The final presenter was Rachel Besser, sister of Shira Schiowitz, who resides in Clifton. Besser, who will present the beginning chapters of Sefer Yirmiyahu, is a teacher and department chair at Yeshivat Frisch where she teaches Tanach and Jewish philosophy. A graduate of Stern College, she holds a master’s in English literature from Hunter College. When asked about her presenting for Nach Yomi, Besser shared, “There is something wonderful about studying the books of Nach in order. You start to see themes develop and you come to realize that there are even connections between the different prophets as they quote from each other’s prophecies and add their own spin. I have seen over and over how relevant the messages of Nach are to today’s society and how much depth they convey.”

In closing the siyum, Shmidman invited the participants to provide through chat a word that best symbolized the message of Yeshayahu for them, which would be included in a “Wordle” in the next newsletter. With guitar in hand, she closed the program with a musical rendering of one of the many phrases from Yeshayahu that are included in our tefillot, “U’ba’u ha’ovdim b’eretz ashur v’hanidachim b’eretz mitzraim.” Shmidman offered an interpretation of the words suggested by Rav Schwab who sees “ashur” as people whose wealth prevents them from connecting with Hashem as well as “mitraim” representing people whose views are narrow, thus preventing them from integrating Hashem into their lives.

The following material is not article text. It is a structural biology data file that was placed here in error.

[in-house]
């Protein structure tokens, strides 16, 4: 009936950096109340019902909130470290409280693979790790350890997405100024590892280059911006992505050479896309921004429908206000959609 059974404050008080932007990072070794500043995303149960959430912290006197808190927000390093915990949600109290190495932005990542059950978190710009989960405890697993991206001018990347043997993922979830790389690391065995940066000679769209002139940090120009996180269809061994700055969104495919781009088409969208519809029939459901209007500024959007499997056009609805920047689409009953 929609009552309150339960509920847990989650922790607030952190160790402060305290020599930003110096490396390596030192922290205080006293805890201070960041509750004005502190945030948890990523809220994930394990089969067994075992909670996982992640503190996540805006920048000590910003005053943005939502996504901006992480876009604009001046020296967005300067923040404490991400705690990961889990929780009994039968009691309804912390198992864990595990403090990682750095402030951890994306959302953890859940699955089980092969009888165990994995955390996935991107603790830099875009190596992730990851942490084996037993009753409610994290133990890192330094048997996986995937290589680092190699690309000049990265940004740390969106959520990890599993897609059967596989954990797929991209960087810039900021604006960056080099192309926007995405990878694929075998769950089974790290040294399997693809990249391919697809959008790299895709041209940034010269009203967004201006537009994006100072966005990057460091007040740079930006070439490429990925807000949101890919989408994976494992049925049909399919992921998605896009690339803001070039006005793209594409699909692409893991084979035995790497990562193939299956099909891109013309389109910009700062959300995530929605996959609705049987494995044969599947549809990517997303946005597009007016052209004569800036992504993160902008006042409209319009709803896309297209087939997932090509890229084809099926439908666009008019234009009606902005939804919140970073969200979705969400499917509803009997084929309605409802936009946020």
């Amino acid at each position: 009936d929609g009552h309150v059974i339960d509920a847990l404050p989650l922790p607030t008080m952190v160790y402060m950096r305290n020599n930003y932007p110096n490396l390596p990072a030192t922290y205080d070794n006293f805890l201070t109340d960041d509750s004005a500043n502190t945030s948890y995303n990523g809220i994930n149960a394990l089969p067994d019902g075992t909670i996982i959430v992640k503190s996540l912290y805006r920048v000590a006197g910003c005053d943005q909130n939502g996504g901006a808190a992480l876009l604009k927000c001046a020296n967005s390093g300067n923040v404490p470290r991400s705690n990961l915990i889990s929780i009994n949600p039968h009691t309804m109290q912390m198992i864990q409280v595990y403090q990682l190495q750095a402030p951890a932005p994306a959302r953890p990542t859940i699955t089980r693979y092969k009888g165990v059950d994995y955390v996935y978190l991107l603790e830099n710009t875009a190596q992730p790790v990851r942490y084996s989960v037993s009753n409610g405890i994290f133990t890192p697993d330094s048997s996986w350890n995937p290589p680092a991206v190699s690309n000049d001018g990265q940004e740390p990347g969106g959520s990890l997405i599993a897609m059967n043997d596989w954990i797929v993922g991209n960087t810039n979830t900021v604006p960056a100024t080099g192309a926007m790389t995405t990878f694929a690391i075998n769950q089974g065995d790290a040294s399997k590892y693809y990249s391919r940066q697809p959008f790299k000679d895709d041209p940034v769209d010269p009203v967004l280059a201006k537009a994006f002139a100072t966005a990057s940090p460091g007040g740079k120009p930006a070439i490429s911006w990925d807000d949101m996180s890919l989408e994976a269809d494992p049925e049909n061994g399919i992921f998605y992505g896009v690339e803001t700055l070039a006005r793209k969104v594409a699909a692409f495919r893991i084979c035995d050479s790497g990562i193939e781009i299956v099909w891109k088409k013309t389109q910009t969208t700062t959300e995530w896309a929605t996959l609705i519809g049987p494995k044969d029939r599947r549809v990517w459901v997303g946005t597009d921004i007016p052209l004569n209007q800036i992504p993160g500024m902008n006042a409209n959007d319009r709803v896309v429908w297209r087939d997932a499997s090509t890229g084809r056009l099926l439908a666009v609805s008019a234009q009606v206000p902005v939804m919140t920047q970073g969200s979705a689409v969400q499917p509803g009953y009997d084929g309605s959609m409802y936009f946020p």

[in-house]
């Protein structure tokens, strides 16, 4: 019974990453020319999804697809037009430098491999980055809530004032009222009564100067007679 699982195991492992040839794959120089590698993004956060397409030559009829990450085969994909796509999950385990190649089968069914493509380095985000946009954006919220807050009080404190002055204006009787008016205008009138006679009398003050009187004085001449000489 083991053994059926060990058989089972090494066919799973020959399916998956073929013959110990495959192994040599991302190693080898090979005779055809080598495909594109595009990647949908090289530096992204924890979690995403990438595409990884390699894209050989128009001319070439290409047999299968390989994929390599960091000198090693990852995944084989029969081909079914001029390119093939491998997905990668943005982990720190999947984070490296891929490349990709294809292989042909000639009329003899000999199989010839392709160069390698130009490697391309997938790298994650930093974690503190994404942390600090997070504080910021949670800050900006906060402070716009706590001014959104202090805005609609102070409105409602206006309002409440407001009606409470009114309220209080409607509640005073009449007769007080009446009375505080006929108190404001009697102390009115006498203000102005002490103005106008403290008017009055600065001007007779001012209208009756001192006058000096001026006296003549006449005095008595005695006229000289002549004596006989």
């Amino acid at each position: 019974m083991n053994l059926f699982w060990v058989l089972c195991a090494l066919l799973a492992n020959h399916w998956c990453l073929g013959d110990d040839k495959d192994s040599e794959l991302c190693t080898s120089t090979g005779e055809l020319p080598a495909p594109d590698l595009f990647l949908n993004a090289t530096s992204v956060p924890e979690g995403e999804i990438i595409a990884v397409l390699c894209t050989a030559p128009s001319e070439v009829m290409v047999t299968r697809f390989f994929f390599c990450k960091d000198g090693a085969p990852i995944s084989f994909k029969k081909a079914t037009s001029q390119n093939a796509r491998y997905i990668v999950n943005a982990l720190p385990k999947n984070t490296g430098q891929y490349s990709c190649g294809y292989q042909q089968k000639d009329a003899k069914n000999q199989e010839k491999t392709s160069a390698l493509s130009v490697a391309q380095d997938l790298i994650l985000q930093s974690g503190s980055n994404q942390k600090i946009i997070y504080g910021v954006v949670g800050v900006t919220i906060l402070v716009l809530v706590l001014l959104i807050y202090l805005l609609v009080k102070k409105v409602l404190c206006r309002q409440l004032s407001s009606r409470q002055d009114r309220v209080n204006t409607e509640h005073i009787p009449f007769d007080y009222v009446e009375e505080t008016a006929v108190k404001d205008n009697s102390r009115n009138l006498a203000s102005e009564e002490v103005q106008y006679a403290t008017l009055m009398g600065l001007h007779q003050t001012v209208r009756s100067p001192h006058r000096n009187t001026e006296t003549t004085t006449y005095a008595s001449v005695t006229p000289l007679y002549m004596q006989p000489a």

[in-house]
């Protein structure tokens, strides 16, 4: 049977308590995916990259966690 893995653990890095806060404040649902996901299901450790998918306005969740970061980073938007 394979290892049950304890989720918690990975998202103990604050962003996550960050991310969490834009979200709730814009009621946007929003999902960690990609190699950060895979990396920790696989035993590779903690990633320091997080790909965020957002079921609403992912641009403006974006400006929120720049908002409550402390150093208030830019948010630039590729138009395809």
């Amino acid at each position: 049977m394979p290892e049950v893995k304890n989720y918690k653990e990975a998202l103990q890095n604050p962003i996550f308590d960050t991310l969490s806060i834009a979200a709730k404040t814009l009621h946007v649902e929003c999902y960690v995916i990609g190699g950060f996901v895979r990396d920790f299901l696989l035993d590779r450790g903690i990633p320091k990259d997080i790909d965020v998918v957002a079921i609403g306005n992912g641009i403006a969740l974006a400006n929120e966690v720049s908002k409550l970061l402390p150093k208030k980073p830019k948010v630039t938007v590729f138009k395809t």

Coming in the next few weeks is the OU Women’s Initiatives teshuva video series leading up to the Yomim Noraim. “Yemei Ratzon—Ideas and Inspiration” will include presentations from Rosh Chodesh Elul through Aseret Yemei Teshuva by Rabbanit Shani Tarragin, Professor Smadar Rosensweig, Michal Horowitz, Rabbanit Rookie Billet and Rebbetzin Dr. Adina Shmidman.

In addition, a Tefilla Audio Series, to be presented daily in a 10-minute audio by 32 women across the globe, will be available from Rosh Chodesh Elul through Erev Yom Kippur.

For further information about these upcoming programs, visit www.OU.org/women.

By Pearl Markovitz